Prefrontally Driven Downregulation of Neural Synchrony Mediates Goal-Directed Forgetting
2012-10-17, Hanslmayr, Simon, Volberg, Gregor, Wimber, Maria, Oehler, Nora, Staudigl, Tobias, Hartmann, Thomas, Raabe, Markus, Greenlee, Mark, Bäuml, Karl-Heinz
Neural synchronization between distant cell assemblies is crucial for the formation of new memories. To date, however, it remains unclear whether higher-order brain regions can adaptively regulate neural synchrony to control memory processing in humans. We explored this question in two experiments using a voluntary forgetting task. In the first experiment, we simultaneously recorded electroencephalography along with fMRI. The results show that a reduction in neural synchrony goes hand-in-hand with a BOLD signal increase in the left dorsolateral prefrontal cortex (dlPFC) when participants are cued to forget previously studied information. In the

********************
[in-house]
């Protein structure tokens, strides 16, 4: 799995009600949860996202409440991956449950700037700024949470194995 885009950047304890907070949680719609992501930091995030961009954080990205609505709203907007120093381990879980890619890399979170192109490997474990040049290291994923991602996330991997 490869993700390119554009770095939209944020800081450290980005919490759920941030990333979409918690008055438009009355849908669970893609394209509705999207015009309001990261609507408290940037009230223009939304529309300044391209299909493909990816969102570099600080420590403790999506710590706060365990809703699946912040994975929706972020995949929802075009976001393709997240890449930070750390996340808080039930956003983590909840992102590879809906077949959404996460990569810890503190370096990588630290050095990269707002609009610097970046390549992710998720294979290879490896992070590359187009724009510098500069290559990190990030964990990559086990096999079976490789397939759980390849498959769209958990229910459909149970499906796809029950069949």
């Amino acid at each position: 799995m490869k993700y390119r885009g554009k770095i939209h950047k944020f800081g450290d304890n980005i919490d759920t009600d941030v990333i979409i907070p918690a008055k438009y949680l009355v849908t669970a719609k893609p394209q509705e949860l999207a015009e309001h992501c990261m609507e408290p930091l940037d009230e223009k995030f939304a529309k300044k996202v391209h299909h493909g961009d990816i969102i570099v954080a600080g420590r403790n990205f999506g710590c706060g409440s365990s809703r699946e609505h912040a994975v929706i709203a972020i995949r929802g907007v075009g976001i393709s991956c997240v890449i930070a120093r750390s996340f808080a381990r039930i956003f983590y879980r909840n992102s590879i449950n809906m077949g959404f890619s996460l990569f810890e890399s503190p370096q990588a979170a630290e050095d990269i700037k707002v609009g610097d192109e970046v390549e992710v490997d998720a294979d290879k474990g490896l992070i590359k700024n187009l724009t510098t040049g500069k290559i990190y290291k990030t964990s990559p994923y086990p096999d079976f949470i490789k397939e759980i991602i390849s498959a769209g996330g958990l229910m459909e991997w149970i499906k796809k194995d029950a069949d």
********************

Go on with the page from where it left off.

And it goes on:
second experiment, we directly stimulated the left dlPFC with repetitive transcranial magnetic stimulation during the same task, and show that such stimulation specifically boosts the behavioral forgetting effect and induces a reduction in neural synchrony. These results suggest that prefrontally driven downregulation of long-range neural synchronization mediates goal-directed forgetting of long-term memories.